The first new student of the day was a guy from Ukraine (E Kharkiv). I remember asking him to complete a placement test before the trial lesson and said he’s not sure if he’ll do it, but he’ll try. He never did. I called him on Skype, and he didn’t answer. I left him a message asking him to call me when he’s ready. Ten minutes had gone by, and I sent him a message asking him if he would like to reschedule the class. He called me straight after that, couldn’t get his camera to work and said, “I can’t see you. The camera isn’t working for some reason, let me call you back.”

I said, “No, you are not going to call me back. We’re going to have the class, and we only have 15 minutes because I have a lesson straight after this and I am not going to show up late for that. If you want to have the full half-hour, you have to reschedule.” He half-heartedly apologised, said that it was his fault for being late. I proceeded with my questions and about midway through, he laughed and said that I’m too formal. Did he honestly just say that? I told him I’m providing a service to students, and to provide a good service, you have to be managing expectations and be professional. Surely as a customer, you want some kind of formality when receiving some kind of service? What an arsehole.

I had a fifteen-minute break before my next class, and I was fed up of listening to his heckling, so I told him that the lesson is over and if he wants to have the full half hour with me, he has to reschedule. After I got off the phone, I went for a drink to cool down. I was not amused. He then sent a lesson request and wanted a 60-minute conversation class, even though I told him to book a 30-minute class. Is he taking the piss, or is he just plain stupid? I declined the request and blocked him.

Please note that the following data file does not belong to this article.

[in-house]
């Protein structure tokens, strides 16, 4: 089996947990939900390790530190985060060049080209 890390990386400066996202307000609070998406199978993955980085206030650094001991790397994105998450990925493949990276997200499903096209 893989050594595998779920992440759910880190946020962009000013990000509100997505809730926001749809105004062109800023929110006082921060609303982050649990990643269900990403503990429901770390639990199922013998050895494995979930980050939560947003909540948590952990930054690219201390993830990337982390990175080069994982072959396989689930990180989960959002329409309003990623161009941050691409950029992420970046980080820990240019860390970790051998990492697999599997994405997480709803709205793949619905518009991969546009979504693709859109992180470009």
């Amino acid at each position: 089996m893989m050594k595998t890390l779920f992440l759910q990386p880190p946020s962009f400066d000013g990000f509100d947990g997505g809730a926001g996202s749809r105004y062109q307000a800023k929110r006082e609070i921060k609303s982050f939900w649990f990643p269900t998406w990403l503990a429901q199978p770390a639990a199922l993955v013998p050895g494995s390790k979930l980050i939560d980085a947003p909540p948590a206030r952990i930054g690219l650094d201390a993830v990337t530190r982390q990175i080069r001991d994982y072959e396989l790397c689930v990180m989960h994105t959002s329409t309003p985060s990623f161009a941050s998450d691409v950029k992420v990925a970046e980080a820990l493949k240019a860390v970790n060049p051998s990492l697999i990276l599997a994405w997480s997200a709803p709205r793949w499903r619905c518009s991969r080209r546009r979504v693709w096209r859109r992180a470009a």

The next lesson after was okay, and then it was time to have my lesson with an Italian lawyer who had become a regular student, but I was absolutely dreading this lesson. About a week before, she asked me to proofread a court document she had to send to the court. I recommended her to have a lesson with a teacher on ITI who offers proofreading services because they have experience of doing this kind of work, while I’m a newly qualified teacher and have no formal proofreading experience. She said she doesn’t want to have lessons with another teacher and that she has faith in me. Don’t get me wrong, I was flattered by this, but I know my limits, and I had experienced a flare-up a few days before, and I was still trying to get over it. I did it, and I sent it to her. At the very start of the lesson, I told her I have proofread the document and have sent it to her. I then told her that if she wants help like that again, she needs to see someone with proofreading experience. When I look back now, I quite literally read her the riot act. I remember she just sat there and stared at me, and I thought, “She’s going to hit back and contest what I’ve just said.” She didn’t, she apologised and thanked me for being honest with her.” I gave her a list of teachers who offer proofreading services, and she was okay with that. Once the riot act was read, we talked about what the court case was about, and I asked about her line of work which was related to women’s rights. It was interesting, and I enjoyed the class even though it started with a serious tone.